Name: Lyn Paolo
Place of birth: Sunderland, England, United Kingdom
Occupation: Costume designer
Ms. Paolo, do you think costume design is an under-appreciated art form?
I wouldn’t say that it’s not appreciated, but I would say that in the past where television is concerned, the audience wasn’t always aware of the costume department. Costume designers historically did not work in television, they only usually worked on film. The audience assumed and still, to some degree, assumes that the actor shows up looking that way. I would hear actors being asked questions like, “Where did you get that outfit from the show?” (Laughs) And you'd be thinking, “There's a whole team that’s got that out!” On Scandal, Kerry Washington is not Olivia Pope! On Shameless, Bill Macy does not look like Frank, he doesn't turn up looking like that. So I think early on in my career, there was that kind of misunderstanding.
But that kind of reaction has definitely changed thanks to social media. You’ve got Instagram accounts dedicated to the costumes in different films and TV shows, tutorials on how to dress like certain characters, where to find duplicates of iconic costume pieces…
Right, I also see a lot of references to Scandal and How to Get Away With Murder in terms of dressing for work. The color palette that we had embraced on Scandal and the dressing the way Olivia did for business has become very in vogue… I’ve also gotten tons of DMs asking about the designer pieces on Inventing Anna, and the interesting thing with that character is that we had her own Instagram account to draw inspiration from, right down to the earrings, the shoes, everything. And then there’s the costume and cosplay link as well; this week one of my kids sent me a link on how to make Halloween costumes for Queen Charlotte. I love all of that. In the past, it was always about film or music videos. I was definitely the MTV generation. So whatever Madonna wore, I wore. But our world has evolved. We are enjoying a golden age of television, so costume design in television is definitely being recognized more now.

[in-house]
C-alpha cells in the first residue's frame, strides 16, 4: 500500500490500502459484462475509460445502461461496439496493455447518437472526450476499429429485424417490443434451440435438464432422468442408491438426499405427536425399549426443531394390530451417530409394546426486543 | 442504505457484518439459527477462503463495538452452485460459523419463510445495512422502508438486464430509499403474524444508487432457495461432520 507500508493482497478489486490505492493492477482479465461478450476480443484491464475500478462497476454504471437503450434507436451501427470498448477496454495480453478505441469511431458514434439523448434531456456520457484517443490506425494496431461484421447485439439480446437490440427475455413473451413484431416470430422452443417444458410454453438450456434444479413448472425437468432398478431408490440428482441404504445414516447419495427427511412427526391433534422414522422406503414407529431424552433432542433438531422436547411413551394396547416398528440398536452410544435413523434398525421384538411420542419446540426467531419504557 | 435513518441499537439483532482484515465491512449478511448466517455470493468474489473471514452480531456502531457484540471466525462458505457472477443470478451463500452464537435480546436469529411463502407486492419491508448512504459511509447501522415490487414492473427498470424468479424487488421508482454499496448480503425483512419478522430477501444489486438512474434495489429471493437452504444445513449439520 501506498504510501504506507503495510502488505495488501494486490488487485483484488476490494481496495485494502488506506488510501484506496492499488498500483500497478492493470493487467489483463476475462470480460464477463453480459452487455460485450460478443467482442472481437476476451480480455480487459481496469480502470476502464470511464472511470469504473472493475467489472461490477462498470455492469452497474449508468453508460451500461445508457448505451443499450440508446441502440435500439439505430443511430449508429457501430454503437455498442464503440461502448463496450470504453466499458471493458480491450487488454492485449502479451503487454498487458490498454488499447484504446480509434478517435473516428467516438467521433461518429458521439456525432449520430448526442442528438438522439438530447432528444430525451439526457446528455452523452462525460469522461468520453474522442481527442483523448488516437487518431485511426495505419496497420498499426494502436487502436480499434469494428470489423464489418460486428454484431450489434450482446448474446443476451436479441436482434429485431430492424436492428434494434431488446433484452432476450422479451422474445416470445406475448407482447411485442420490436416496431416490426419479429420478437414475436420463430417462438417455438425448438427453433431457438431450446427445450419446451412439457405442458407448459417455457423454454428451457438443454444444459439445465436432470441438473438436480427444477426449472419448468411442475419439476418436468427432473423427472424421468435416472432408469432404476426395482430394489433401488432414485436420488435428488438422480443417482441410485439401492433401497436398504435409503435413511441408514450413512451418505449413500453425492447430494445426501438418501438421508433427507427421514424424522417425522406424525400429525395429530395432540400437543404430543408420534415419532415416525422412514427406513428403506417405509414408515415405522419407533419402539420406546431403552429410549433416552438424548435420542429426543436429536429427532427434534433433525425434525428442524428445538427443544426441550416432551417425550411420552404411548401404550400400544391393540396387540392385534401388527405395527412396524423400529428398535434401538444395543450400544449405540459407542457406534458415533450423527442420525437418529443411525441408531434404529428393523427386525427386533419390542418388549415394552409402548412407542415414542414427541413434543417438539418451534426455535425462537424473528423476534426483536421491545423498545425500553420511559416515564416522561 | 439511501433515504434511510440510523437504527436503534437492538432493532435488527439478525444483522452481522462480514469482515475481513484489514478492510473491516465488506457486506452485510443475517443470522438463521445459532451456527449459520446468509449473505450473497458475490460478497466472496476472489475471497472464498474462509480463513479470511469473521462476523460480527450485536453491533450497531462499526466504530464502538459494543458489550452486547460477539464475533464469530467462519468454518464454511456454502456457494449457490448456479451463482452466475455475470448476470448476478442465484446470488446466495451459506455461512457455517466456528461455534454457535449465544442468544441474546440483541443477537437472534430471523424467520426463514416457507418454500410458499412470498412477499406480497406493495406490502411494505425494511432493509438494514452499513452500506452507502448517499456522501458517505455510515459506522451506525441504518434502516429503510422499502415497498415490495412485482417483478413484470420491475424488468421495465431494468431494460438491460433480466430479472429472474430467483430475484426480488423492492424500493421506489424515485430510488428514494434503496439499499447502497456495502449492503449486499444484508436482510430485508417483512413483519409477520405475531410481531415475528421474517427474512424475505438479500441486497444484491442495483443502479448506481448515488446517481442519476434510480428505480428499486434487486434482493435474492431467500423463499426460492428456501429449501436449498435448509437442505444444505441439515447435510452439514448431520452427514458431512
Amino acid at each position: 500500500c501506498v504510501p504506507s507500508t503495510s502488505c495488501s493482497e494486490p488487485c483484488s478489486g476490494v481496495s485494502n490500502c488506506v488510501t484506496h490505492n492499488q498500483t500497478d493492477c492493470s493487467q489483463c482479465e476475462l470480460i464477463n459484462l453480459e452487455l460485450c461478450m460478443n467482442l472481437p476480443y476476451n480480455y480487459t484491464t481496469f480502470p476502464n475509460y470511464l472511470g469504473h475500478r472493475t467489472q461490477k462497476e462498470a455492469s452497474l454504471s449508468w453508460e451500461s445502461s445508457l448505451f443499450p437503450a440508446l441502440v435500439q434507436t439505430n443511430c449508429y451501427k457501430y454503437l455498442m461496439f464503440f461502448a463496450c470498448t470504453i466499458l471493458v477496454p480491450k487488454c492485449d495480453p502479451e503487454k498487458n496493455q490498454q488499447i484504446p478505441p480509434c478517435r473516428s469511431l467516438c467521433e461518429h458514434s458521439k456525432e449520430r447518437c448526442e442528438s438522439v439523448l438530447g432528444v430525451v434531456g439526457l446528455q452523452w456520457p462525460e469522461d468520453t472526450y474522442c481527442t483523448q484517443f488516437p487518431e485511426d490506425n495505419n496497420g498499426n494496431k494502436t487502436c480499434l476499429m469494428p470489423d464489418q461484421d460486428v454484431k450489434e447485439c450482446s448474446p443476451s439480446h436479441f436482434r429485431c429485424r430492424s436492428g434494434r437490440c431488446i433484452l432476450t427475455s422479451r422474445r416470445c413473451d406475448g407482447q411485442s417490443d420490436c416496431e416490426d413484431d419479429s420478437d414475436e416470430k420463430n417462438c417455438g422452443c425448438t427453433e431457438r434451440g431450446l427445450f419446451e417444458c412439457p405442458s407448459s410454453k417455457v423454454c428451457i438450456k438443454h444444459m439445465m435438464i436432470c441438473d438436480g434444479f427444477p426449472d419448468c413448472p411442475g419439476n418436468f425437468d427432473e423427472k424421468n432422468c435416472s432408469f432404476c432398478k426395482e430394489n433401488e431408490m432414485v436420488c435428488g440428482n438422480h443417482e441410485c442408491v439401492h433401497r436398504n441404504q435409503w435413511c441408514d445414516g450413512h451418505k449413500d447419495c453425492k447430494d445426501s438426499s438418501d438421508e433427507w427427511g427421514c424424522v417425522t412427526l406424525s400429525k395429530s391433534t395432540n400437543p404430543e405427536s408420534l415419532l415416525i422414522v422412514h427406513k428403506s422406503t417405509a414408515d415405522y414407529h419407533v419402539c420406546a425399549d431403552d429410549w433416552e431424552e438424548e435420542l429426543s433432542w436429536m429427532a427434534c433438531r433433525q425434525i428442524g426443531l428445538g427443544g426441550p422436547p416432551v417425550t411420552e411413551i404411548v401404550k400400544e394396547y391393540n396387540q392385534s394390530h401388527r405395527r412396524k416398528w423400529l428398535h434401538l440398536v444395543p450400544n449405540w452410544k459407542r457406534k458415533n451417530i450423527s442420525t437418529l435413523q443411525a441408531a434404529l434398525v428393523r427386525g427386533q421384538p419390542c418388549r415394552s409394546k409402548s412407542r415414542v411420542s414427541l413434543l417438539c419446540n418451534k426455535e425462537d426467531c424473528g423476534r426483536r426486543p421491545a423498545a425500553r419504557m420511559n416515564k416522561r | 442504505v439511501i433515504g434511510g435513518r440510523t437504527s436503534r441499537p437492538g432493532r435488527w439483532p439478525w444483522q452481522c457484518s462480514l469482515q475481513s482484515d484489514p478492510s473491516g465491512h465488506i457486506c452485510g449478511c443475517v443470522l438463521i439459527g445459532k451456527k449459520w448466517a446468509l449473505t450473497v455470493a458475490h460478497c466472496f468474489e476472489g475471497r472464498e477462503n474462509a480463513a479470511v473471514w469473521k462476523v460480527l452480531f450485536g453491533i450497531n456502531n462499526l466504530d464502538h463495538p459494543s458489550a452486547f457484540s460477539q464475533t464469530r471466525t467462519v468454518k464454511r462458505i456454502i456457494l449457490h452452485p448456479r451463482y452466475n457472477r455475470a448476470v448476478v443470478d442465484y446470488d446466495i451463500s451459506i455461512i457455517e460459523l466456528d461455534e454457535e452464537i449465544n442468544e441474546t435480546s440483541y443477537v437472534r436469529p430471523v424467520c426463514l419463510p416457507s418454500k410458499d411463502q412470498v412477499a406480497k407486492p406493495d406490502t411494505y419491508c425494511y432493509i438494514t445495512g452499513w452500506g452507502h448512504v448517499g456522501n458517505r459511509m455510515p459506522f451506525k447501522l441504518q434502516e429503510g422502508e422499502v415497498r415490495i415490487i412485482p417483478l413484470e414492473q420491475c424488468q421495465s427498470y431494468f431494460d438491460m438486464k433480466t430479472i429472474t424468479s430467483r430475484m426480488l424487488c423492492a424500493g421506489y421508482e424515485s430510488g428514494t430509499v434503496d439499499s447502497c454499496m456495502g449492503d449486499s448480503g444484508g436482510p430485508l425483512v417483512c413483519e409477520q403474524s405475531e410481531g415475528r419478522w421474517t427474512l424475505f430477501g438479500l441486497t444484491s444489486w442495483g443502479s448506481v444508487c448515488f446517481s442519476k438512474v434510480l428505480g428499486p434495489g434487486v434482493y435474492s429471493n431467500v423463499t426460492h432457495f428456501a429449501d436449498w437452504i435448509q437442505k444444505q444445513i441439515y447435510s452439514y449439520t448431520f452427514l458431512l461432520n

“Television has just become a little bit more adventurous, hasn’t it? It’s on a bigger scale, budgets have gotten bigger, and incrementally, television has become much more complicated.”
Do you think that has to do with the fact that we’re seeing more fantasy and period pieces on television?
Well, I think that is in some instances true, but I also feel that television has just become a little bit more adventurous, hasn't it? It’s on a bigger scale, budgets have gotten bigger, and incrementally, television has become much more complicated. When you look at something like Queen Charlotte, or Bridgerton, or even Game of Thrones, the cinematic detail that goes into those shows, how the worlds are built, the layering that goes on, the size of the cast… It’s like a 60-minute movie every week. We’ve definitely gotten more ambitious.
These multi-season epic stories also allow for major arcs and evolutions for their characters — with the costumes often changing along with them.
That's one of the reasons why I like television because you have such a long time to work on a character — whereas on a movie, at the most you have maybe eight months, maybe a bit longer. If you think, for example, about how Quinn Perkins evolved on Scandal, she started with this very prim, proper, sort of secretarial style, and by the end, she was very rock star, black leather, Vivienne Westwood. So you have this extreme arc that is also very nuanced. That’s the trick! You don't know what the character is going to go through when you start on a show, and you get to grow their costumes with them. That’s one of the joys of costume design. I love creating those worlds, it's just magical. I absolutely love walking on set every day and watching it all happen. Film crews are spectacular in that sense.